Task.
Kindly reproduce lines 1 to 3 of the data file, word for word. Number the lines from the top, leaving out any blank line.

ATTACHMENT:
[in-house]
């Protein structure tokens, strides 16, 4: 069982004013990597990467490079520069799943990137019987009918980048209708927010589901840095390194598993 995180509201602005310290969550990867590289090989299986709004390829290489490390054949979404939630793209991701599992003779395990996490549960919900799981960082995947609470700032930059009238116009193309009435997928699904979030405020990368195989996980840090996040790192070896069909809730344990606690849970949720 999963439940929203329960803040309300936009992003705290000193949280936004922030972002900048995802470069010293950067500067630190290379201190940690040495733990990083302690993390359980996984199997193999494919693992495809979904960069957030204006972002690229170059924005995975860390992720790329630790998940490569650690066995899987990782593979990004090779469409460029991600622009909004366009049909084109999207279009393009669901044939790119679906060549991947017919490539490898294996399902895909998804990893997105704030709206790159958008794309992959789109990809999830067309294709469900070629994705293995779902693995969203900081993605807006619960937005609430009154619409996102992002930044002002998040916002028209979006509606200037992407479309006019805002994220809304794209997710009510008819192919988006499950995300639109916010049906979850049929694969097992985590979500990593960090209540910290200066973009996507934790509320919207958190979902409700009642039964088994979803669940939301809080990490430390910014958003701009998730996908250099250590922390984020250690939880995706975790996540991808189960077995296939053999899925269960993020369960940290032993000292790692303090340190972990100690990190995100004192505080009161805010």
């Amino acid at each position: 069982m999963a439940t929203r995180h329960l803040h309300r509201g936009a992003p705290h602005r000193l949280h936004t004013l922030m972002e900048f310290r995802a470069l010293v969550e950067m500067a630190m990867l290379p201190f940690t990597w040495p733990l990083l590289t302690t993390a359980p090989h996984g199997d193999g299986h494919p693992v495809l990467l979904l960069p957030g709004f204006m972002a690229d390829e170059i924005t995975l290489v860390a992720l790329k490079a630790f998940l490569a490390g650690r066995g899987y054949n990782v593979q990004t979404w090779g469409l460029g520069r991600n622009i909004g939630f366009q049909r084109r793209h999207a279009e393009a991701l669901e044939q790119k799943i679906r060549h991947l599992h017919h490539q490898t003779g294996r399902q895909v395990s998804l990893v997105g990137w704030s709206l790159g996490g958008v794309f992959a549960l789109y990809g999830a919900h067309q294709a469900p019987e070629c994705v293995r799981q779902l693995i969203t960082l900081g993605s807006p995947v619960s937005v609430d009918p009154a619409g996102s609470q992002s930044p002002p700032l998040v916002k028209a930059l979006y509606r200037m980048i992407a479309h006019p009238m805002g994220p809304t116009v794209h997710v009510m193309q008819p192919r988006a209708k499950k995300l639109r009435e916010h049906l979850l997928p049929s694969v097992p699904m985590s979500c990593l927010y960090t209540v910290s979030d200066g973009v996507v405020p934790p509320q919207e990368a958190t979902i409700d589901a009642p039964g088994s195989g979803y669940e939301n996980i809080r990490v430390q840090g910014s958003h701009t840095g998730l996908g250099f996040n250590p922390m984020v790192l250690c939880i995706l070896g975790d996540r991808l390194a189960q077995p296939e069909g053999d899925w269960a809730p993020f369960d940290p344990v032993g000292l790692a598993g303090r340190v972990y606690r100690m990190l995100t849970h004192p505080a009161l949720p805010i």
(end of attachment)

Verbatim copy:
[in-house]
């Protein structure tokens, strides 16, 4: 069982004013990597990467490079520069799943990137019987009918980048209708927010589901840095390194598993 995180509201602005310290969550990867590289090989299986709004390829290489490390054949979404939630793209991701599992003779395990996490549960919900799981960082995947609470700032930059009238116009193309009435997928699904979030405020990368195989996980840090996040790192070896069909809730344990606690849970949720 999963439940929203329960803040309300936009992003705290000193949280936004922030972002900048995802470069010293950067500067630190290379201190940690040495733990990083302690993390359980996984199997193999494919693992495809979904960069957030204006972002690229170059924005995975860390992720790329630790998940490569650690066995899987990782593979990004090779469409460029991600622009909004366009049909084109999207279009393009669901044939790119679906060549991947017919490539490898294996399902895909998804990893997105704030709206790159958008794309992959789109990809999830067309294709469900070629994705293995779902693995969203900081993605807006619960937005609430009154619409996102992002930044002002998040916002028209979006509606200037992407479309006019805002994220809304794209997710009510008819192919988006499950995300639109916010049906979850049929694969097992985590979500990593960090209540910290200066973009996507934790509320919207958190979902409700009642039964088994979803669940939301809080990490430390910014958003701009998730996908250099250590922390984020250690939880995706975790996540991808189960077995296939053999899925269960993020369960940290032993000292790692303090340190972990100690990190995100004192505080009161805010």
């Amino acid at each position: 069982m999963a439940t929203r995180h329960l803040h309300r509201g936009a992003p705290h602005r000193l949280h936004t004013l922030m972002e900048f310290r995802a470069l010293v969550e950067m500067a630190m990867l290379p201190f940690t990597w040495p733990l990083l590289t302690t993390a359980p090989h996984g199997d193999g299986h494919p693992v495809l990467l979904l960069p957030g709004f204006m972002a690229d390829e170059i924005t995975l290489v860390a992720l790329k490079a630790f998940l490569a490390g650690r066995g899987y054949n990782v593979q990004t979404w090779g469409l460029g520069r991600n622009i909004g939630f366009q049909r084109r793209h999207a279009e393009a991701l669901e044939q790119k799943i679906r060549h991947l599992h017919h490539q490898t003779g294996r399902q895909v395990s998804l990893v997105g990137w704030s709206l790159g996490g958008v794309f992959a549960l789109y990809g999830a919900h067309q294709a469900p019987e070629c994705v293995r799981q779902l693995i969203t960082l900081g993605s807006p995947v619960s937005v609430d009918p009154a619409g996102s609470q992002s930044p002002p700032l998040v916002k028209a930059l979006y509606r200037m980048i992407a479309h006019p009238m805002g994220p809304t116009v794209h997710v009510m193309q008819p192919r988006a209708k499950k995300l639109r009435e916010h049906l979850l997928p049929s694969v097992p699904m985590s979500c990593l927010y960090t209540v910290s979030d200066g973009v996507v405020p934790p509320q919207e990368a958190t979902i409700d589901a009642p039964g088994s195989g979803y669940e939301n996980i809080r990490v430390q840090g910014s958003h701009t840095g998730l996908g250099f996040n250590p922390m984020v790192l250690c939880i995706l070896g975790d996540r991808l390194a189960q077995p296939e069909g053999d899925w269960a809730p993020f369960d940290p344990v032993g000292l790692a598993g303090r340190v972990y606690r100690m990190l995100t849970h004192p505080a009161l949720p805010i």